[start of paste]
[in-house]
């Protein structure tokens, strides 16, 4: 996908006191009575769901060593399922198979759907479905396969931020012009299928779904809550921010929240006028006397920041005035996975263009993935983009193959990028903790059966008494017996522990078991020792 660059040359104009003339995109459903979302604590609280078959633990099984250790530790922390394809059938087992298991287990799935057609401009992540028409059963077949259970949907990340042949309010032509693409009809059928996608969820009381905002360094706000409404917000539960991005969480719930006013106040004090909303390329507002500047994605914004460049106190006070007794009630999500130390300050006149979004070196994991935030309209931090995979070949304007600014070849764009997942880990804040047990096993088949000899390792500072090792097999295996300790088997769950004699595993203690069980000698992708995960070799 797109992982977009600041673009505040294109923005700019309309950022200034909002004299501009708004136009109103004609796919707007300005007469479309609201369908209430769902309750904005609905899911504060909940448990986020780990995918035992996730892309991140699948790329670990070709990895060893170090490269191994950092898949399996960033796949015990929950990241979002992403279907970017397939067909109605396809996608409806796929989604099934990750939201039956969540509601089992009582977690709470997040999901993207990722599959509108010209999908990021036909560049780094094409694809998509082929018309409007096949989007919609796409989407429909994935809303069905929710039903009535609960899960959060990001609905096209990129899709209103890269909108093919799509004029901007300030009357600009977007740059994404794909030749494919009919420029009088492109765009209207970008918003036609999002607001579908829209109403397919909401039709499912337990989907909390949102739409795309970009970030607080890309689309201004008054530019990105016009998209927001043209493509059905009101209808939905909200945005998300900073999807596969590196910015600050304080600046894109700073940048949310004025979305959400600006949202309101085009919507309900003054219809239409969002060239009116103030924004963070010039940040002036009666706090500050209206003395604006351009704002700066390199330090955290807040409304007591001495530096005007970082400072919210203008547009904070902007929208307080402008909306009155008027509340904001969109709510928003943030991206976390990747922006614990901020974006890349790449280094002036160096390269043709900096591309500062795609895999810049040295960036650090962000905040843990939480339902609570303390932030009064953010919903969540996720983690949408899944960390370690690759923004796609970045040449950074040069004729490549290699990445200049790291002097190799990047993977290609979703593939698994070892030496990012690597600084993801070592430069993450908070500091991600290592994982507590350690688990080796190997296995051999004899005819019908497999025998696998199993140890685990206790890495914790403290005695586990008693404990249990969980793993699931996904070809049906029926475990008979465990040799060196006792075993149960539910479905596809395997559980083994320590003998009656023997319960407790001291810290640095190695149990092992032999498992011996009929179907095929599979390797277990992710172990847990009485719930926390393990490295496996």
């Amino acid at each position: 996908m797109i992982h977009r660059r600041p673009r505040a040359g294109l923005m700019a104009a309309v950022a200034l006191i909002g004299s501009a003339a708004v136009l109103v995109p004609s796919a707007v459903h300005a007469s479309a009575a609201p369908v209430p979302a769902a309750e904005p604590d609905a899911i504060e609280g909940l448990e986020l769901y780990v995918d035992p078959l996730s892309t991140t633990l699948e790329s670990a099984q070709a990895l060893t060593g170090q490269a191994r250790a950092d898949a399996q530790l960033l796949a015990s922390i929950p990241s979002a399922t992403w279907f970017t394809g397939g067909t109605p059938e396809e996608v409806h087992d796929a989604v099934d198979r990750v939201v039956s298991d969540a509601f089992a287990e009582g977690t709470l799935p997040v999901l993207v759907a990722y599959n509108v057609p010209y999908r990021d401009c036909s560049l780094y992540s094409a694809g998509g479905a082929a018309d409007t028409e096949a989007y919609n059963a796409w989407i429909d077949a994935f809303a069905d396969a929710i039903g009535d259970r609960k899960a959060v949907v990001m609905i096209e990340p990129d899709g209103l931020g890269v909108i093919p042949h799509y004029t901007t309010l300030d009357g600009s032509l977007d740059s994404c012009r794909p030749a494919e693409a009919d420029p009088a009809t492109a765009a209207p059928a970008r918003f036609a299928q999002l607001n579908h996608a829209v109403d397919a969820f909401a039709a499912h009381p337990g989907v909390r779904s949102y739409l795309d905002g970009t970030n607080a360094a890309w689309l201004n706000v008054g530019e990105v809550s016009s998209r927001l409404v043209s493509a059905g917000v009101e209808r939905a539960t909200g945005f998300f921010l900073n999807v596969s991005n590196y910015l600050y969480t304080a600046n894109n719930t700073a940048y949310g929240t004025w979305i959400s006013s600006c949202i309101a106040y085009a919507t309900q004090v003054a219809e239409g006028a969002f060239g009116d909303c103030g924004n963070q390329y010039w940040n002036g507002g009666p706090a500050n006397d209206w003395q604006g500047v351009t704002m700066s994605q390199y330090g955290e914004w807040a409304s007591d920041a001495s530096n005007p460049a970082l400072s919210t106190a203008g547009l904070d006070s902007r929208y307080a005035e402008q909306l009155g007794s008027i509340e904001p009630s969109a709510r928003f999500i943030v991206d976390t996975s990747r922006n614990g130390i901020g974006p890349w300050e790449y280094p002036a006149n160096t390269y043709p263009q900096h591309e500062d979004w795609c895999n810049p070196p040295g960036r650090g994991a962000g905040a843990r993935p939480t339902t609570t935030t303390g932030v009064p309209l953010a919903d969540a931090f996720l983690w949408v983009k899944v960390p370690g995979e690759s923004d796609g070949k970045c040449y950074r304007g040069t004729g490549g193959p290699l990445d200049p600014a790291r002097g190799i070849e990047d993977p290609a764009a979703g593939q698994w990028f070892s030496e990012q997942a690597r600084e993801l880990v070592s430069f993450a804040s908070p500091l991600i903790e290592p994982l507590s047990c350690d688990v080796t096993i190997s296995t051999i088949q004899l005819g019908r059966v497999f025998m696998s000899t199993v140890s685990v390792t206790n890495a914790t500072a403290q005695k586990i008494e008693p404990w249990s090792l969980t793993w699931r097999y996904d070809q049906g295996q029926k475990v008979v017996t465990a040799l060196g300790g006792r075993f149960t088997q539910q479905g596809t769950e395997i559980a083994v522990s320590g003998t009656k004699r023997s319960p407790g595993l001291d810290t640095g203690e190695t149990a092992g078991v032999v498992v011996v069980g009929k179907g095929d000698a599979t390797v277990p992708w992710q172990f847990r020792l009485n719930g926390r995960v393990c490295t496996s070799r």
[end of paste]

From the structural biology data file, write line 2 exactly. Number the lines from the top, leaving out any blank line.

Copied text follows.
């Protein structure tokens, strides 16, 4: 996908006191009575769901060593399922198979759907479905396969931020012009299928779904809550921010929240006028006397920041005035996975263009993935983009193959990028903790059966008494017996522990078991020792 660059040359104009003339995109459903979302604590609280078959633990099984250790530790922390394809059938087992298991287990799935057609401009992540028409059963077949259970949907990340042949309010032509693409009809059928996608969820009381905002360094706000409404917000539960991005969480719930006013106040004090909303390329507002500047994605914004460049106190006070007794009630999500130390300050006149979004070196994991935030309209931090995979070949304007600014070849764009997942880990804040047990096993088949000899390792500072090792097999295996300790088997769950004699595993203690069980000698992708995960070799 797109992982977009600041673009505040294109923005700019309309950022200034909002004299501009708004136009109103004609796919707007300005007469479309609201369908209430769902309750904005609905899911504060909940448990986020780990995918035992996730892309991140699948790329670990070709990895060893170090490269191994950092898949399996960033796949015990929950990241979002992403279907970017397939067909109605396809996608409806796929989604099934990750939201039956969540509601089992009582977690709470997040999901993207990722599959509108010209999908990021036909560049780094094409694809998509082929018309409007096949989007919609796409989407429909994935809303069905929710039903009535609960899960959060990001609905096209990129899709209103890269909108093919799509004029901007300030009357600009977007740059994404794909030749494919009919420029009088492109765009209207970008918003036609999002607001579908829209109403397919909401039709499912337990989907909390949102739409795309970009970030607080890309689309201004008054530019990105016009998209927001043209493509059905009101209808939905909200945005998300900073999807596969590196910015600050304080600046894109700073940048949310004025979305959400600006949202309101085009919507309900003054219809239409969002060239009116103030924004963070010039940040002036009666706090500050209206003395604006351009704002700066390199330090955290807040409304007591001495530096005007970082400072919210203008547009904070902007929208307080402008909306009155008027509340904001969109709510928003943030991206976390990747922006614990901020974006890349790449280094002036160096390269043709900096591309500062795609895999810049040295960036650090962000905040843990939480339902609570303390932030009064953010919903969540996720983690949408899944960390370690690759923004796609970045040449950074040069004729490549290699990445200049790291002097190799990047993977290609979703593939698994070892030496990012690597600084993801070592430069993450908070500091991600290592994982507590350690688990080796190997296995051999004899005819019908497999025998696998199993140890685990206790890495914790403290005695586990008693404990249990969980793993699931996904070809049906029926475990008979465990040799060196006792075993149960539910479905596809395997559980083994320590003998009656023997319960407790001291810290640095190695149990092992032999498992011996009929179907095929599979390797277990992710172990847990009485719930926390393990490295496996």